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  • Created by: Zoe
  • Created on: 09-03-13 12:06
  • Utilitarianism:

    •  teleological (opposite of deontological), right or wrong according to their telos
    • consequentialist, good or bad based on consequences
    • first fully articulated by Jeremy Bentham
    • "greatest happiness of the greatest number"
    • "a theory of usefulness" implies whatever is useful is moral. immoral decisions lead to useless bad actions, amoral leads to no actions at all 
    • link with majority rule in democratic politics - acceptable to choose government without consent of minority vote 
    • Plato and Aristotle believed good equated with happiness
    • epicureans stressed pleasure as main aim of life
    • pleasure not same as happiness, happiness comes from use of reason and cultivating the virtues 
    • demands people put the interests of the group before their own interests


    • child prodigy
    • Bentham was concerned with social and legal reform, wanted to develop a theory whether something good or bad according to benefit for majority of people
    • principle of utility:  "the greatest good of the greatest number"
    • good defined as pleasure
    • Bentham theory is quantitive, focuses on greatest number
    • that which is good, equals greatest sum of pleasure and least sum of pain: "utilitarian calculus"
    • hedonistic theory because good is defined by pleasure, actions are judged as a means to an end 
    • this is measured through the hedonic calculus. (hedone: Greek for pleasure)
    • Ancient hedonism pursues physical pleasure and avoids physical pain
    • by adding up amounts of pleasure and pain for each possible act we should be able to choose the right thing to do. Happiness = pleasure - pain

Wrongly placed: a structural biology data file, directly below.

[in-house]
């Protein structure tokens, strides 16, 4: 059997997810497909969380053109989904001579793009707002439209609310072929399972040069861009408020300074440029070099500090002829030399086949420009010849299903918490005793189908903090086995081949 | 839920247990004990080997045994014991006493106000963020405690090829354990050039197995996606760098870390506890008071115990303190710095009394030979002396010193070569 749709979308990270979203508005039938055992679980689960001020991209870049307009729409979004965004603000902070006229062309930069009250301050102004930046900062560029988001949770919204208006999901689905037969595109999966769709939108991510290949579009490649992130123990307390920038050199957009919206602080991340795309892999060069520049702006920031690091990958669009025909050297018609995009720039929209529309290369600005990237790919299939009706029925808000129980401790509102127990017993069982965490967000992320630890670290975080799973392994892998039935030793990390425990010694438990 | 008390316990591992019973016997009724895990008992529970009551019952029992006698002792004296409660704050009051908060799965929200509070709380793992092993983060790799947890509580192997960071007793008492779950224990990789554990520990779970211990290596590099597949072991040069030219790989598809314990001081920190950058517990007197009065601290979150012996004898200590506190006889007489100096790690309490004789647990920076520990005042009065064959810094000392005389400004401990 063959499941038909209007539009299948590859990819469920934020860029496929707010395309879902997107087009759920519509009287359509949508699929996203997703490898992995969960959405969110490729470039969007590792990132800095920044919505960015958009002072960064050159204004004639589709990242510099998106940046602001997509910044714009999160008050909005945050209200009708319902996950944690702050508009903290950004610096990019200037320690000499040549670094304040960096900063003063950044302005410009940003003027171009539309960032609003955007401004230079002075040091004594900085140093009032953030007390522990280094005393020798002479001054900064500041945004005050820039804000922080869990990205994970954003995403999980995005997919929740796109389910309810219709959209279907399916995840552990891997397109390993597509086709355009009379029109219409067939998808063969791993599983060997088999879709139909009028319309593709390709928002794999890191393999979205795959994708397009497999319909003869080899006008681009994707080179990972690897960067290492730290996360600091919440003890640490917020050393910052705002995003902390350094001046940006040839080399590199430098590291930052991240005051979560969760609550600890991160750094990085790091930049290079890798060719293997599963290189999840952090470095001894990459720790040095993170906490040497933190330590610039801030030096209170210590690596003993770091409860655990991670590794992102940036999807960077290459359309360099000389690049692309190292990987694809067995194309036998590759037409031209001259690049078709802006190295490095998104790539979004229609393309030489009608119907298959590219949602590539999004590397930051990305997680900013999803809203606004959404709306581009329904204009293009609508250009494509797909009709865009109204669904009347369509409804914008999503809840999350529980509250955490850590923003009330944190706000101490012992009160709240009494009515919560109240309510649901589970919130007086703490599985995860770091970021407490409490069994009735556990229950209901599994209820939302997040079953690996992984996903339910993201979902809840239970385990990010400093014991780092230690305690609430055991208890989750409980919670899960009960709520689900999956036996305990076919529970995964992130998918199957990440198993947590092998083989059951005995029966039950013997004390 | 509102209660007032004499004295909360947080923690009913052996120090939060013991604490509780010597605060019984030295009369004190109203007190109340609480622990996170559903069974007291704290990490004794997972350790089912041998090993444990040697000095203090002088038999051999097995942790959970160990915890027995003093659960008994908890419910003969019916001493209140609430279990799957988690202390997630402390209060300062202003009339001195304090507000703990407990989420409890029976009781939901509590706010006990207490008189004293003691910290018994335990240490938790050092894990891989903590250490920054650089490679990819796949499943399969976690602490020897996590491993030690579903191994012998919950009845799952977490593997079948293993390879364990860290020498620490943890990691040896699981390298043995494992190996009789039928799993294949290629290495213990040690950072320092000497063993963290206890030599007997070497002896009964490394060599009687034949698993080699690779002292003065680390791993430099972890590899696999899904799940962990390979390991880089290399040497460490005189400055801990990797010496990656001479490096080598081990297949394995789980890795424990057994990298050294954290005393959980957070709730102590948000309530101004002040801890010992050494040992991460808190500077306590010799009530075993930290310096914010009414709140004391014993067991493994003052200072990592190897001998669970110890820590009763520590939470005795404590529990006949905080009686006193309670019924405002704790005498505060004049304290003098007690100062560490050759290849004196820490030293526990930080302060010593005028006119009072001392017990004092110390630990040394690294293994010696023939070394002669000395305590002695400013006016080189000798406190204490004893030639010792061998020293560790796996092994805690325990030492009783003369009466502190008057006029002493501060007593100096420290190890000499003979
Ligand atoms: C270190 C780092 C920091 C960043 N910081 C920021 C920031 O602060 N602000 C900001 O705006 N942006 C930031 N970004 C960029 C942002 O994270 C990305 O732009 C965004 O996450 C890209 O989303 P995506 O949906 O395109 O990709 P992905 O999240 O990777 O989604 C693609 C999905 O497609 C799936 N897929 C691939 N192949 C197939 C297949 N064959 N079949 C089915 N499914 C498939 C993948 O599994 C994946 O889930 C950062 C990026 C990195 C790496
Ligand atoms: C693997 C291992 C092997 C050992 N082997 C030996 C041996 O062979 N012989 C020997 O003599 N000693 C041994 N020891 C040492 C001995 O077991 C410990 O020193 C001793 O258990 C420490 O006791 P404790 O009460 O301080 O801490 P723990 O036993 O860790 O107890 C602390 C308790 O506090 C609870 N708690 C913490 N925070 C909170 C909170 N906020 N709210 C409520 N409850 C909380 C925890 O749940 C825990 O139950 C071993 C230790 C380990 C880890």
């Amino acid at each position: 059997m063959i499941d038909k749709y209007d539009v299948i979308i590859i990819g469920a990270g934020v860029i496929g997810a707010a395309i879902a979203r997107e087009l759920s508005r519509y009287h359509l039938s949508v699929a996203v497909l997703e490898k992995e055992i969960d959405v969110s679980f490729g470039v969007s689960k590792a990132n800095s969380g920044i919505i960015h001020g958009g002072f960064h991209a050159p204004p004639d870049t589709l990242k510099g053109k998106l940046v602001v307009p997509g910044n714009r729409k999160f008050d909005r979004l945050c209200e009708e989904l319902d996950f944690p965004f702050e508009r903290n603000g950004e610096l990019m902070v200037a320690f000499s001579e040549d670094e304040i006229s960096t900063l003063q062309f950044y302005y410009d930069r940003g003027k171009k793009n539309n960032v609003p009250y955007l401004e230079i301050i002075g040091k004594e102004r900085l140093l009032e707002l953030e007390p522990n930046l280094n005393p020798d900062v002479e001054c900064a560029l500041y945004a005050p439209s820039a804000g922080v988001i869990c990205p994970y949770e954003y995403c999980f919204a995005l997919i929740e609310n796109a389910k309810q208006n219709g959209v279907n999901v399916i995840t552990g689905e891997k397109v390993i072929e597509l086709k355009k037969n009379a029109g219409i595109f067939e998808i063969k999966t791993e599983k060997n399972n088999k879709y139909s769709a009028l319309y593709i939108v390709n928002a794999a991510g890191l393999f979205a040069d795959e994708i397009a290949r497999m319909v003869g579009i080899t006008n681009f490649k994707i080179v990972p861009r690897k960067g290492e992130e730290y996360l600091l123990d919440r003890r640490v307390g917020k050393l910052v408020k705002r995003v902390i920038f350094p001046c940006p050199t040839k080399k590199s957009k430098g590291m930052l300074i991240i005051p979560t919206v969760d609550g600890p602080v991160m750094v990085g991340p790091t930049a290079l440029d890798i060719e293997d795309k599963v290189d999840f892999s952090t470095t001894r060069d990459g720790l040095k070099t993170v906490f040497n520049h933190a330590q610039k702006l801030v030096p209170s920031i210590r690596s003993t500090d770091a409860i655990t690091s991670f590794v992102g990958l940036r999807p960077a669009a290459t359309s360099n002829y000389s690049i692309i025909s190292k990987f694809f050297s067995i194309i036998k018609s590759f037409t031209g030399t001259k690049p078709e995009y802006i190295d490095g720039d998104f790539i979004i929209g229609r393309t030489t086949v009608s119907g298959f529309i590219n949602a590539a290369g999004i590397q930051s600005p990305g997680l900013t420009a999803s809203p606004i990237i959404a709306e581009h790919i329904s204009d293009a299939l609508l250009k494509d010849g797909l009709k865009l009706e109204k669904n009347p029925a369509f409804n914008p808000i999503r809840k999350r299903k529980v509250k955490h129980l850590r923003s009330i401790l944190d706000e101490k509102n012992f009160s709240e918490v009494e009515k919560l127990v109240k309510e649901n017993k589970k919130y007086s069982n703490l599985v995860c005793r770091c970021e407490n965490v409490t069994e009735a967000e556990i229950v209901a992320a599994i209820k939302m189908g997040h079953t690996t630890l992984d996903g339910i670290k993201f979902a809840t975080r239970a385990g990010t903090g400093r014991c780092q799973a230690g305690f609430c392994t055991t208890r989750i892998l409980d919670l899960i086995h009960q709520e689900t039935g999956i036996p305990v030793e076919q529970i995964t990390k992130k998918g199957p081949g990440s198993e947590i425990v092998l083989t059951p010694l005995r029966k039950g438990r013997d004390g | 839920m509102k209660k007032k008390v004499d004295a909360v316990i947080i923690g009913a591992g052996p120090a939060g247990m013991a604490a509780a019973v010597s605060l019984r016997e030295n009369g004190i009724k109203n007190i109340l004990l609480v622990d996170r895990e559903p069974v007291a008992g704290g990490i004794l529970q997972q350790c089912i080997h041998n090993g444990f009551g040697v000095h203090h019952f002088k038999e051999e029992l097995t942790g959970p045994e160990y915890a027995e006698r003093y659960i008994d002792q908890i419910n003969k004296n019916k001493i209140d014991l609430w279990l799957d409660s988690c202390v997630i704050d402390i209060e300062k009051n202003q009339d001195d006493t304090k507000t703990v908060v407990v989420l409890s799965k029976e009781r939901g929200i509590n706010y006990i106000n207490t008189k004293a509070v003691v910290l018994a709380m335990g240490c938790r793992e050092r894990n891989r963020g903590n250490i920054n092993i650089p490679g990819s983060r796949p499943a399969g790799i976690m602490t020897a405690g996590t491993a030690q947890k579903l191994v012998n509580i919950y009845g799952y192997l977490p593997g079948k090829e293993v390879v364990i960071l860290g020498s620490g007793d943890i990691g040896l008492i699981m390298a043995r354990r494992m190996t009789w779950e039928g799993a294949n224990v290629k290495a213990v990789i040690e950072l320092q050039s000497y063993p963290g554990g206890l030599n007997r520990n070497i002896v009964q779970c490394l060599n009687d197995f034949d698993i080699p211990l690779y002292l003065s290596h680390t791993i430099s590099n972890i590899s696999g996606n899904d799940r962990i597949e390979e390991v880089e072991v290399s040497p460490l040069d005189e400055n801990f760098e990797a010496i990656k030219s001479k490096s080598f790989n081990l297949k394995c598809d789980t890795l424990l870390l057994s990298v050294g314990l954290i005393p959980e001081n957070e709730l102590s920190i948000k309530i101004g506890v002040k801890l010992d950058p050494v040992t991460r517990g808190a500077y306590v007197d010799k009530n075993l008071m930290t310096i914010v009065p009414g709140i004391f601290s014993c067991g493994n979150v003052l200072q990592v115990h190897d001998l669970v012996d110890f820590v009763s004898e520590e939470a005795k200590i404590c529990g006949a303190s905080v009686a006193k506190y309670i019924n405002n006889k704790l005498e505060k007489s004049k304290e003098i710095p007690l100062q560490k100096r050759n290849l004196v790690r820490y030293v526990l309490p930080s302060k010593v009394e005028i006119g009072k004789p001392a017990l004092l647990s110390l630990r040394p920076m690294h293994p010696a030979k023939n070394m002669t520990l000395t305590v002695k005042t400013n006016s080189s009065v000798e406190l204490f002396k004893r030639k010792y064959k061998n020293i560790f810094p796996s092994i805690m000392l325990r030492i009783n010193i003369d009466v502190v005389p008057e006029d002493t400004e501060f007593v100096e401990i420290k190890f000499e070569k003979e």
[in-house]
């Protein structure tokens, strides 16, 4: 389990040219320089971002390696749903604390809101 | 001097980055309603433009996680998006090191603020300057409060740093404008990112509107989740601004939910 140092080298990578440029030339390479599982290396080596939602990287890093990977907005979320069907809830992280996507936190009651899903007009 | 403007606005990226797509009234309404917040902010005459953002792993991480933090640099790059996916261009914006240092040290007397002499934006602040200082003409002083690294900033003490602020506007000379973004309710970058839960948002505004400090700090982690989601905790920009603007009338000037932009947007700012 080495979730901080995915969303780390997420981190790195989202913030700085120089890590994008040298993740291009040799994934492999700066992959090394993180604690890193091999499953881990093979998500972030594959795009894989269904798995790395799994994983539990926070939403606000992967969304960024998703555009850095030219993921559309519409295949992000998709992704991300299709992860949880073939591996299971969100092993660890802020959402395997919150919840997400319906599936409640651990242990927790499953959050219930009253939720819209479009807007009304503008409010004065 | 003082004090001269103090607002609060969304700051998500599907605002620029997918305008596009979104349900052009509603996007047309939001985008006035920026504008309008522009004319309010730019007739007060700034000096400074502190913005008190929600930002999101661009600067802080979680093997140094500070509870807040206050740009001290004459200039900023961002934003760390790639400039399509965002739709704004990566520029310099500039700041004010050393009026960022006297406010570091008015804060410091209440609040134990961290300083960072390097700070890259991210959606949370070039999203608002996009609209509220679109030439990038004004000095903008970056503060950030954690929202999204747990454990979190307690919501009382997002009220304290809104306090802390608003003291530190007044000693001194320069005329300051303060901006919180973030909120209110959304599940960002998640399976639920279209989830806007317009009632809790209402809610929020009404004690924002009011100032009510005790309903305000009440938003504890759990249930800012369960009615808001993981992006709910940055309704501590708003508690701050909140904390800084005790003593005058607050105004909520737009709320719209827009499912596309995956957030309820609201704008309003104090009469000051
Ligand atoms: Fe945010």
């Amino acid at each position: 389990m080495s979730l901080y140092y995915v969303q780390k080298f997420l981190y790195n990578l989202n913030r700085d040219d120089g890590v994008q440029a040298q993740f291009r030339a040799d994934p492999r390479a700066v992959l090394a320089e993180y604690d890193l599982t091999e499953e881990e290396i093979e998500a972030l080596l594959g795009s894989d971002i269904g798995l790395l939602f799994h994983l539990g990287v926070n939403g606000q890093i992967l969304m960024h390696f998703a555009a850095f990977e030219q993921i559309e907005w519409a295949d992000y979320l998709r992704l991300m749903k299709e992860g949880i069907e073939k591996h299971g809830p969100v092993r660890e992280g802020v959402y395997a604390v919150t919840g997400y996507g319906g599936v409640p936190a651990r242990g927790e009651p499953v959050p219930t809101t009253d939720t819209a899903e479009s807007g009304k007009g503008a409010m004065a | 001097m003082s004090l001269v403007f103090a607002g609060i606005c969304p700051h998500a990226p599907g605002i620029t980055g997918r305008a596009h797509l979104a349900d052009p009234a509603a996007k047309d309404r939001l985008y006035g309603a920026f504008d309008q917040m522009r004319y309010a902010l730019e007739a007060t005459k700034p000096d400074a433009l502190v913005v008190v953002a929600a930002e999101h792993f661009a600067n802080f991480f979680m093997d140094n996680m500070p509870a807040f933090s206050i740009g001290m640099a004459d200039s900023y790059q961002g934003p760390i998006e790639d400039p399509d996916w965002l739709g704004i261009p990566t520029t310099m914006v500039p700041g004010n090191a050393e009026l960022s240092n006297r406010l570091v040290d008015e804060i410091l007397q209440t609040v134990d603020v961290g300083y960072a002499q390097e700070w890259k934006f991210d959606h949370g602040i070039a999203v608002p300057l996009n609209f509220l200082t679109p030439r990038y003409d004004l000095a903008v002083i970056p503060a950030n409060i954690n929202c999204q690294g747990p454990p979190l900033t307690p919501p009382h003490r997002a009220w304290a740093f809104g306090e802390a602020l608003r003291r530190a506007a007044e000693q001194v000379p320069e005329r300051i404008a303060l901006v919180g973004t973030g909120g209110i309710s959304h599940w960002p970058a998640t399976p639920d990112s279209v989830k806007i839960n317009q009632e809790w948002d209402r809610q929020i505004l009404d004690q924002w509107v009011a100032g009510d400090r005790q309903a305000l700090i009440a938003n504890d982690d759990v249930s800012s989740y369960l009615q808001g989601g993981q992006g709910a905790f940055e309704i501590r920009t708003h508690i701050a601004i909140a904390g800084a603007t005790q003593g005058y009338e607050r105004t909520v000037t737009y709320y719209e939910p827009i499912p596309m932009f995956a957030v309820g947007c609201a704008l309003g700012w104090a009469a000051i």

• Bentham: "the principle of utility aims to promote happiness which is the supreme ethical value. Nature has placed us under the governance of two sovereign masters, pain and pleasure. An act is right if it delivers more pleasure than pain and wrong if it brings about more pain than pleasure"
    •  hedonic calculus measures amount of pleasure and pain under seven criteria:

    1. Intensity

    2. Duration

    3. Certainty

    4. Remoteness

    5. Chance of succession

    6. Purity

    7. Extent

    • Bentham’s view is described as Act Utilitarianism

    Problems with Bentham’s theory:

    •  Based on a quantitative measure, can quantity actually be measured in this way?
    • relies strictly on predictive value
    • What counts as pleasure? 
    • Organs of one healthy patient to save the lives of several others. Would surgeon be justified in killing the healthy patient for the sake of the others?
    • Should a police chief frame a man of murder  if it results in peace and neighborhood riots ending? 


    • child prodigy, son of Bentham's friend and follower James Mill
    • has a positive view of human nature, people have powerful feelings of empathy for others cultivated by education
    • understood the problems in Bentham's approach but also a hedonist, accepted happiness is of greatest importance
    • Stressed happiness rather than pleasure. wanted to define pleasure more carefully, shifting quantity to quality
    • qualitative
    • The Greatest Happiness Principle: actions are right in proportion if they tend to promote happiness, intended pleasure and absence of pain. agrees with principle of utility


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